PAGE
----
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Nurse who taped man's mouth shut is guilty of misconduct


File photo of nurse Bimbo Paden

File photo of nurse Bimbo Paden

File photo of nurse Bimbo Paden

A NURSE, who looked a severely brain damaged patient in the eyes, as he told him he was going to put surgical tape over his mouth to stop his "involuntary" shouting, has been found guilty of professional misconduct.

Bimbo Paden insisted his actions were out of "sympathy" for a terminally ill cancer patient in the same ward, who had become extremely distressed by the man's "constant" noises which had lasted over an hour.

Patient A, a "heavy man" who weighed in excess of 100kg (15 stone), required full care for all his daily needs, including personal hygiene and eating, an inquiry was told.

He was not able to use his limbs or respond to commands, and his only form of verbal communication was through shouting, the inquiry was told.

Mr Paden, a father-of-three, had worked at St John's Community Hospital in Sligo since 2001, shortly after arriving in Ireland from the Philippines.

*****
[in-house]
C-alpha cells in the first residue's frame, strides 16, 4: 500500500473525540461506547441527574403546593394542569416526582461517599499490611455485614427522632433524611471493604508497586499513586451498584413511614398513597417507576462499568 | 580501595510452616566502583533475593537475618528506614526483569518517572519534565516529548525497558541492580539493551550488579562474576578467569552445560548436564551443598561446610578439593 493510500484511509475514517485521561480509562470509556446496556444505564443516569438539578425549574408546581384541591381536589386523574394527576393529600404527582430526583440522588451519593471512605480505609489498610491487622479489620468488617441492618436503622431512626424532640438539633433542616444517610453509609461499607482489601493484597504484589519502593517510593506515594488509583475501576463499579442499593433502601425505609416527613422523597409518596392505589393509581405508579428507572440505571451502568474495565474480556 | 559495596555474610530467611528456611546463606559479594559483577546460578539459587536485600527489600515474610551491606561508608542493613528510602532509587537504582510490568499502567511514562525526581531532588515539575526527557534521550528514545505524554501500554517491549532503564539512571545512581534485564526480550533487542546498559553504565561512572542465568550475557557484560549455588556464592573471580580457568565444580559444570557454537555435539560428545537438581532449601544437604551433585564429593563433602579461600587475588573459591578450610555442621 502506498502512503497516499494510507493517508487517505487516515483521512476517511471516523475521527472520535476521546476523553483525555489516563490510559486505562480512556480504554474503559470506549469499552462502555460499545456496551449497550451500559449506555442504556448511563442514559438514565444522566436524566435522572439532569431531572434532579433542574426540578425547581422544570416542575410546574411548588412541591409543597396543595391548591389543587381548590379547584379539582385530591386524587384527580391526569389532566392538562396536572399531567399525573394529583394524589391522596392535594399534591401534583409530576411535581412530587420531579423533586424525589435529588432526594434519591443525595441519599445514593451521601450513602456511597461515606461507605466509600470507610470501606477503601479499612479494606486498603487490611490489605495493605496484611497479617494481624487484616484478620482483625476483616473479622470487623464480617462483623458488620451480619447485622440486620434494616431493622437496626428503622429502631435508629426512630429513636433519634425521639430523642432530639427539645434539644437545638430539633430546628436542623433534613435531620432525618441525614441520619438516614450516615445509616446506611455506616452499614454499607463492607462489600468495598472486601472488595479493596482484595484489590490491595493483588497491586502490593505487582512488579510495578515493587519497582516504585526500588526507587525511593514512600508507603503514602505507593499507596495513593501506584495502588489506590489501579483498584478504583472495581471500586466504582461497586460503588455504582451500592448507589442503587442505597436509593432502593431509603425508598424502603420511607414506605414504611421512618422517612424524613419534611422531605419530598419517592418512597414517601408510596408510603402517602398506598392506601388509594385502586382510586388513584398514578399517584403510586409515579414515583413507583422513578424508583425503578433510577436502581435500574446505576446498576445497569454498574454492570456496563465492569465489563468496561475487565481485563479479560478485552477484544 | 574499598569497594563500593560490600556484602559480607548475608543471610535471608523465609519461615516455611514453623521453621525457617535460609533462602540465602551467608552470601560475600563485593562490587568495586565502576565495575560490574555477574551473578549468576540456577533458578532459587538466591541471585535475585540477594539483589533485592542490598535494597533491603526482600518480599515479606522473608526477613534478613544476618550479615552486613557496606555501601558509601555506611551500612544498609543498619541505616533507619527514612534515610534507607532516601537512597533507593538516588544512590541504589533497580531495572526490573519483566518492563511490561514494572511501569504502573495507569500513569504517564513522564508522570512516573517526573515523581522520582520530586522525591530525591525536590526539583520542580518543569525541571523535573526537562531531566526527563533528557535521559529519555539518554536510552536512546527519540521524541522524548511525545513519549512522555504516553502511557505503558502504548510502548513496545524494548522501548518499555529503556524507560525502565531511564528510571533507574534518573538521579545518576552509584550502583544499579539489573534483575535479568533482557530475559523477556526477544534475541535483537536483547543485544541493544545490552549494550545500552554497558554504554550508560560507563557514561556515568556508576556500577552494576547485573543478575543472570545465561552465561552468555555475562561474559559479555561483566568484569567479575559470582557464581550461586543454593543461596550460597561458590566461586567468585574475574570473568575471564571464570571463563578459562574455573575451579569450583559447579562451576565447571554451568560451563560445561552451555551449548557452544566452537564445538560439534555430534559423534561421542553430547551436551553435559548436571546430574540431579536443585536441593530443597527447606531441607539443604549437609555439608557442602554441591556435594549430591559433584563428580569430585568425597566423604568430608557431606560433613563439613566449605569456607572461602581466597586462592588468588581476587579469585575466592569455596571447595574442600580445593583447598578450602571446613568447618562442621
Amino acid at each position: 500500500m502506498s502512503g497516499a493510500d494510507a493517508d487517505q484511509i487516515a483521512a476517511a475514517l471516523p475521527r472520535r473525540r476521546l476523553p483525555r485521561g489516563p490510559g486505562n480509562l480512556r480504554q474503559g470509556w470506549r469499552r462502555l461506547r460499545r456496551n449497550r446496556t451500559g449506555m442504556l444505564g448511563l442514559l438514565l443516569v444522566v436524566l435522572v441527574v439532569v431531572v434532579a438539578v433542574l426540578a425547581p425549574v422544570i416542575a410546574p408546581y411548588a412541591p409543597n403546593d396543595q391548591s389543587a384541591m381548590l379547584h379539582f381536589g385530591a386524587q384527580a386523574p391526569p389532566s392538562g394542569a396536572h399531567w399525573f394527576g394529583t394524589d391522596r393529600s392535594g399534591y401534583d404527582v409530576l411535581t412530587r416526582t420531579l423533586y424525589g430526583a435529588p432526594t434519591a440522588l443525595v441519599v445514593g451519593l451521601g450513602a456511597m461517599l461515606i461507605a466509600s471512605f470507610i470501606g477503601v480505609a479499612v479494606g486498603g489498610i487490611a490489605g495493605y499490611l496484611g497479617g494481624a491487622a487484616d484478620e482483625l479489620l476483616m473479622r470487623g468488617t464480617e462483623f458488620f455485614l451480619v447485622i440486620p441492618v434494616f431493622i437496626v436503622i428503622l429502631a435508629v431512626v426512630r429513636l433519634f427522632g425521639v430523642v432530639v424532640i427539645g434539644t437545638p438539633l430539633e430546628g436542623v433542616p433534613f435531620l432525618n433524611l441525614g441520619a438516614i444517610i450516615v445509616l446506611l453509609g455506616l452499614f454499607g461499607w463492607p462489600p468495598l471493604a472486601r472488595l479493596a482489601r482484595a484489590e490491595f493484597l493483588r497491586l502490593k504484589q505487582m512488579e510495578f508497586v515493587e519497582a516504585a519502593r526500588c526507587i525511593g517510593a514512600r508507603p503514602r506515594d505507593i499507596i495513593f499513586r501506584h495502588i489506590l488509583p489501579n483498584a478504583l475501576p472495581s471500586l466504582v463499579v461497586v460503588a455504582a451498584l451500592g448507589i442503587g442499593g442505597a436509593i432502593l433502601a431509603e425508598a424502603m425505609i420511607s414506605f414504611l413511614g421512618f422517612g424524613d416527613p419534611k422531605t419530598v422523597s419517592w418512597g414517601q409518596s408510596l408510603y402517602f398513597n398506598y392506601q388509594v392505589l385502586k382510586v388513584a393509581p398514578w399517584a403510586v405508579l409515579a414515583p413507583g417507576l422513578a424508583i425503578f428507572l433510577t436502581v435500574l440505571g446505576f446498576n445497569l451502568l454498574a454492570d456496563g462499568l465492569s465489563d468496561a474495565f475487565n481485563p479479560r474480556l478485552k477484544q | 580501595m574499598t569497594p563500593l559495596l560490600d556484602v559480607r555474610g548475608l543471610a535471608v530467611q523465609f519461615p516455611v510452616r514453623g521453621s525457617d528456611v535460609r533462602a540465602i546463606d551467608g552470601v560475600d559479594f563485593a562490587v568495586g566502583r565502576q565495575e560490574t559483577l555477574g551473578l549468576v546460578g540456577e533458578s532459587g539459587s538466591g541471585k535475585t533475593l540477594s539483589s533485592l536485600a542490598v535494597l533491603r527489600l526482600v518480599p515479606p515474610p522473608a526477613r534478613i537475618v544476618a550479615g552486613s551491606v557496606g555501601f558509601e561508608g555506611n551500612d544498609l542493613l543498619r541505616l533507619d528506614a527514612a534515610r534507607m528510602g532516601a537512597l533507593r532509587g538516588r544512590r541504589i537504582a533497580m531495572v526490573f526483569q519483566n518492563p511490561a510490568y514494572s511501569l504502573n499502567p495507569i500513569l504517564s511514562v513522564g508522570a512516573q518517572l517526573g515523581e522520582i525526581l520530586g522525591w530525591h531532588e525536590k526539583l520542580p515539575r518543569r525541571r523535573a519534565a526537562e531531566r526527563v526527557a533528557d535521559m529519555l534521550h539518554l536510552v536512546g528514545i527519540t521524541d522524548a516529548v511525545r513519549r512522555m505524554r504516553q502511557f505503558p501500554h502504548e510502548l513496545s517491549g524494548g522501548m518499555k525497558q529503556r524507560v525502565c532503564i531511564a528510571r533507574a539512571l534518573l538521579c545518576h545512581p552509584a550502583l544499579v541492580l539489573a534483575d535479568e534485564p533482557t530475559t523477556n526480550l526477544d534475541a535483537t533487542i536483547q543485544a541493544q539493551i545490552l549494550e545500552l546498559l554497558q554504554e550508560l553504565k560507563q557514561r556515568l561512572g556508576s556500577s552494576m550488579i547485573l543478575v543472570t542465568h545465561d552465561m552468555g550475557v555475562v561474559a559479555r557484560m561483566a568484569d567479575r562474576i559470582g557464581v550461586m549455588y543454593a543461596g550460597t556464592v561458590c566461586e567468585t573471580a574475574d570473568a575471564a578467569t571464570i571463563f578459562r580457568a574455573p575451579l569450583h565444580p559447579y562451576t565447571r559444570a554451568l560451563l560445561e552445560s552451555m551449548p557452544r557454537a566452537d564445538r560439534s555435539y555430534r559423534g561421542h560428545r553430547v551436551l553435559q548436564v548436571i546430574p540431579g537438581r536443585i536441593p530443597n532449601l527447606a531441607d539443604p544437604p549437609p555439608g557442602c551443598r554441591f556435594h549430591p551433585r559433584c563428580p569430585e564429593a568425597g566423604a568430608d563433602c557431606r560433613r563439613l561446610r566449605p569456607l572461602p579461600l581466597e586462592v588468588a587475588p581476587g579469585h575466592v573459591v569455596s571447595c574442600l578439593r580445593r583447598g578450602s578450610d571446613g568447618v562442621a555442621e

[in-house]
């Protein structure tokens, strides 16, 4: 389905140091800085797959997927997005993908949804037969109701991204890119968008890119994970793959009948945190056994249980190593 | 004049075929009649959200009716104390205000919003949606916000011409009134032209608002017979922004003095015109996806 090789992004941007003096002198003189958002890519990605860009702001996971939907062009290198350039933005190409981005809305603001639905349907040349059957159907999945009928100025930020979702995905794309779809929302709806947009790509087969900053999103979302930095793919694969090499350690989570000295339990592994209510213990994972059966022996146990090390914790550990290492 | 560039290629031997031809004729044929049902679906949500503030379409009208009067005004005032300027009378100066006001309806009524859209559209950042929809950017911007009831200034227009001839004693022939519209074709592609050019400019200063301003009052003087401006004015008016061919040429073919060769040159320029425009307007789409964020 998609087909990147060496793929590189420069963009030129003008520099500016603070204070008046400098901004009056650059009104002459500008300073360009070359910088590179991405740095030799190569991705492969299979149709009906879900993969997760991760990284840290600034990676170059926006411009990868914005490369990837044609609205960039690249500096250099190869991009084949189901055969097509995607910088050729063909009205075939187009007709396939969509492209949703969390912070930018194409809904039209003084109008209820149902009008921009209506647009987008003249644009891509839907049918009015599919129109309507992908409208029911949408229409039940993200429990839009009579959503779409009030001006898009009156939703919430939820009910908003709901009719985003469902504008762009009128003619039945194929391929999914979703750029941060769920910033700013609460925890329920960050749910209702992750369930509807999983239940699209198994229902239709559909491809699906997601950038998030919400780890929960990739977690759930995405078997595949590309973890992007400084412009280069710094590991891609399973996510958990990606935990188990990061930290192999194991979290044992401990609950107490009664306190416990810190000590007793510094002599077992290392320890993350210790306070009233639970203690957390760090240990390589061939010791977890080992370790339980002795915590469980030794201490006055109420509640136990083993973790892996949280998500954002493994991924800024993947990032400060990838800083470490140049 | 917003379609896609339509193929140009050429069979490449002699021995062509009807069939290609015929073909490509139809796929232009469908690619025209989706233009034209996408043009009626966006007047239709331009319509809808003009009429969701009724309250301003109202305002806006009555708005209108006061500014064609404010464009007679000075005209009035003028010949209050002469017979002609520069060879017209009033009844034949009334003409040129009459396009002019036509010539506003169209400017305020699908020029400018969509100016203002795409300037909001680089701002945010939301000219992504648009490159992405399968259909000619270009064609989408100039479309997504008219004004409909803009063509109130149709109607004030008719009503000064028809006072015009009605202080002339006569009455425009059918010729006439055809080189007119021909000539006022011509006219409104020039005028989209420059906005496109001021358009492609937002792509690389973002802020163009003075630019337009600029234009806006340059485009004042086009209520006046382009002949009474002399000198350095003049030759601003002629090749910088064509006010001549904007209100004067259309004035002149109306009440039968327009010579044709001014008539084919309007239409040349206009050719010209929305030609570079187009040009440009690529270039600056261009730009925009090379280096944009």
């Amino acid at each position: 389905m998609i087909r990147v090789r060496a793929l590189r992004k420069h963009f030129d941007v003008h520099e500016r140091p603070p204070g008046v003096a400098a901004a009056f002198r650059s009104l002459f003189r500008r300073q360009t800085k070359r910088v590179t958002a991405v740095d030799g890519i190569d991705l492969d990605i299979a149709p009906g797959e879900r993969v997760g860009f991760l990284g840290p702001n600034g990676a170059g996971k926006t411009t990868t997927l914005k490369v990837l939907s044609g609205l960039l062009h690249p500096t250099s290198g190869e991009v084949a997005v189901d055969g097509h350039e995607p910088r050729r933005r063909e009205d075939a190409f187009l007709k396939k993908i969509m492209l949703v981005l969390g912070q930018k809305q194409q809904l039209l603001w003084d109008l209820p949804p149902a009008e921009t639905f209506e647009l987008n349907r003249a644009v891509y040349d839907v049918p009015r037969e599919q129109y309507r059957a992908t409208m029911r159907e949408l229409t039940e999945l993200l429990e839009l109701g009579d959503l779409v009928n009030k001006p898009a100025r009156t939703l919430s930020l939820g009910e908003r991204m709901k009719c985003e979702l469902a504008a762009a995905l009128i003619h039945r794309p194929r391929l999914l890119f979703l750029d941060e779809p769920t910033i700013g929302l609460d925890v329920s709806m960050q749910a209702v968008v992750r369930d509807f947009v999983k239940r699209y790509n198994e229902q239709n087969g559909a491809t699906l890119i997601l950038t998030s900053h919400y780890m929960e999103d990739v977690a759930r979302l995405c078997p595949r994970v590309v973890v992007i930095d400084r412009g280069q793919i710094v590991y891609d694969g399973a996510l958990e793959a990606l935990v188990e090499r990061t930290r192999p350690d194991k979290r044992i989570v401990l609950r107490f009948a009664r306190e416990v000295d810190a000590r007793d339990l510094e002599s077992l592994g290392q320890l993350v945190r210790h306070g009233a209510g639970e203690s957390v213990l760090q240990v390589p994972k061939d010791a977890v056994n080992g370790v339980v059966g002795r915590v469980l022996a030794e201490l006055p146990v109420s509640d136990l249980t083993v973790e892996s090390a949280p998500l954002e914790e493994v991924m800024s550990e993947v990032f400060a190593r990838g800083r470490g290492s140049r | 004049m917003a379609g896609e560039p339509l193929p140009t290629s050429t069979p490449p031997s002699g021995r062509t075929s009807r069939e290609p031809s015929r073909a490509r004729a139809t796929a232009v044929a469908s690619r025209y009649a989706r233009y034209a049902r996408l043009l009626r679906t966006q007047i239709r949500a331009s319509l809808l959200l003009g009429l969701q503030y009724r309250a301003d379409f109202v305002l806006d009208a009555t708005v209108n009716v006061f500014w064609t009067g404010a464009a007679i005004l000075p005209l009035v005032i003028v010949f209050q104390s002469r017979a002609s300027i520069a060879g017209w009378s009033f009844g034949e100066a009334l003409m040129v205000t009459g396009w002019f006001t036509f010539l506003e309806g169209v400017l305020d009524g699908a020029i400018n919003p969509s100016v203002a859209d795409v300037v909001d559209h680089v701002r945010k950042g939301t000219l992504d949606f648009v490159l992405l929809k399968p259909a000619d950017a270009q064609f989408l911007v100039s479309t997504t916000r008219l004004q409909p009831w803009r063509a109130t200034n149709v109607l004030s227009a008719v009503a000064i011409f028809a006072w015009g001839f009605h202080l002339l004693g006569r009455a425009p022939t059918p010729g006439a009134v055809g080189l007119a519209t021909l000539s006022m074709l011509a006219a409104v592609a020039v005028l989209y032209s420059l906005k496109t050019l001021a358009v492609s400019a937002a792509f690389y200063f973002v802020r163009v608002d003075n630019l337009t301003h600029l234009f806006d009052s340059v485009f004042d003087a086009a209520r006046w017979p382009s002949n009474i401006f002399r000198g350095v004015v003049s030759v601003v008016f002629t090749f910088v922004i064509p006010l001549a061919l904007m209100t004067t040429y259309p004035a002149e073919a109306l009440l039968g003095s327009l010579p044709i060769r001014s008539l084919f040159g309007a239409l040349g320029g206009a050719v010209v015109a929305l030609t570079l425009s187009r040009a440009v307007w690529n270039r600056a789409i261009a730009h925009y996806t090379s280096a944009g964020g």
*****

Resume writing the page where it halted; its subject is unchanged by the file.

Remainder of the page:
On the morning of June 26 last year, he approached Patient A in bed, who was resident there for 13 years having suffered a brain haemorrhage.

He gave him his breakfast which consisted of "thickened fluids" as he had difficulty swallowing.

Immediately after breakfast the patient started shouting.

Patient C, a terminally ill cancer sufferer with memory loss, became "restless" because of the noise in the ward.

"I was looking at him and he looked very agitated," Mr Paden said.

He then walked to Patient A's bed and tried to "calm him down" by rubbing his shoulder.

He also tried to "shush" him but to no avail.

Later that morning, Mr Paden decided to use a sling to hoist the patient out of bed and into a chair.

He then took white surgical tape out of his pocket and tore off a strip, before placing it over his mouth.

He recalled how he was looking directly at the patient, whose eyes were open, as he said: "I'll put this on". But the patient wasn't making eye contact and didn't react.

He insisted his actions were motivated out of "sympathy" for Patient C. Mr Paden was found guilty on two charges of professional misconduct.

The Fitness to Practice Committee will now submit its report and recommendations to a full meeting of the Nursing Board, which will decide on any sanction.

Irish Independent